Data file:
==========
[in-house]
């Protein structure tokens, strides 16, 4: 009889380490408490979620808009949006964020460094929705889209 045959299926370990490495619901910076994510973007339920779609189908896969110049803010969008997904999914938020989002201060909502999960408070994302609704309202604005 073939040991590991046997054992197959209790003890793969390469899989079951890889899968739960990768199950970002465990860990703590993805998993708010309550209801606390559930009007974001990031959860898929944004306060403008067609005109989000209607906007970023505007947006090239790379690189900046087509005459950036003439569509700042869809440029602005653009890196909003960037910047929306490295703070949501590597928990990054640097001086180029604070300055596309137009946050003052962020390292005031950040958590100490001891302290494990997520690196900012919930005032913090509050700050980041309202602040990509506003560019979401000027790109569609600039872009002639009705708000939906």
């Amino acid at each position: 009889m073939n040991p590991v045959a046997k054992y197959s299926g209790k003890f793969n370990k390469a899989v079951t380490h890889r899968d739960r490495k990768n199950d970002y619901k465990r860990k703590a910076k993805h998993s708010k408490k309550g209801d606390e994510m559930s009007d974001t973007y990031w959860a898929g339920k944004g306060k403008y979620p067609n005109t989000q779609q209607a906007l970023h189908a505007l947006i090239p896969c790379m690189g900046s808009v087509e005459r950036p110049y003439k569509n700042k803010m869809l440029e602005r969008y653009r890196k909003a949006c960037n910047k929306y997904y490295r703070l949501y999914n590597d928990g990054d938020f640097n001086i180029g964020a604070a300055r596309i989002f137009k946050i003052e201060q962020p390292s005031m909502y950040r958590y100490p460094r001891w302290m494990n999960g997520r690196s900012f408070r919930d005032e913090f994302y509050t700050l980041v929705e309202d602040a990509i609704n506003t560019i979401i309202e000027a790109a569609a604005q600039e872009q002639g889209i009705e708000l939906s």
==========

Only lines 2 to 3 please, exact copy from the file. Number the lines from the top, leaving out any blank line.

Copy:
């Protein structure tokens, strides 16, 4: 009889380490408490979620808009949006964020460094929705889209 045959299926370990490495619901910076994510973007339920779609189908896969110049803010969008997904999914938020989002201060909502999960408070994302609704309202604005 073939040991590991046997054992197959209790003890793969390469899989079951890889899968739960990768199950970002465990860990703590993805998993708010309550209801606390559930009007974001990031959860898929944004306060403008067609005109989000209607906007970023505007947006090239790379690189900046087509005459950036003439569509700042869809440029602005653009890196909003960037910047929306490295703070949501590597928990990054640097001086180029604070300055596309137009946050003052962020390292005031950040958590100490001891302290494990997520690196900012919930005032913090509050700050980041309202602040990509506003560019979401000027790109569609600039872009002639009705708000939906």
């Amino acid at each position: 009889m073939n040991p590991v045959a046997k054992y197959s299926g209790k003890f793969n370990k390469a899989v079951t380490h890889r899968d739960r490495k990768n199950d970002y619901k465990r860990k703590a910076k993805h998993s708010k408490k309550g209801d606390e994510m559930s009007d974001t973007y990031w959860a898929g339920k944004g306060k403008y979620p067609n005109t989000q779609q209607a906007l970023h189908a505007l947006i090239p896969c790379m690189g900046s808009v087509e005459r950036p110049y003439k569509n700042k803010m869809l440029e602005r969008y653009r890196k909003a949006c960037n910047k929306y997904y490295r703070l949501y999914n590597d928990g990054d938020f640097n001086i180029g964020a604070a300055r596309i989002f137009k946050i003052e201060q962020p390292s005031m909502y950040r958590y100490p460094r001891w302290m494990n999960g997520r690196s900012f408070r919930d005032e913090f994302y509050t700050l980041v929705e309202d602040a990509i609704n506003t560019i979401i309202e000027a790109a569609a604005q600039e872009q002639g889209i009705e708000l939906s």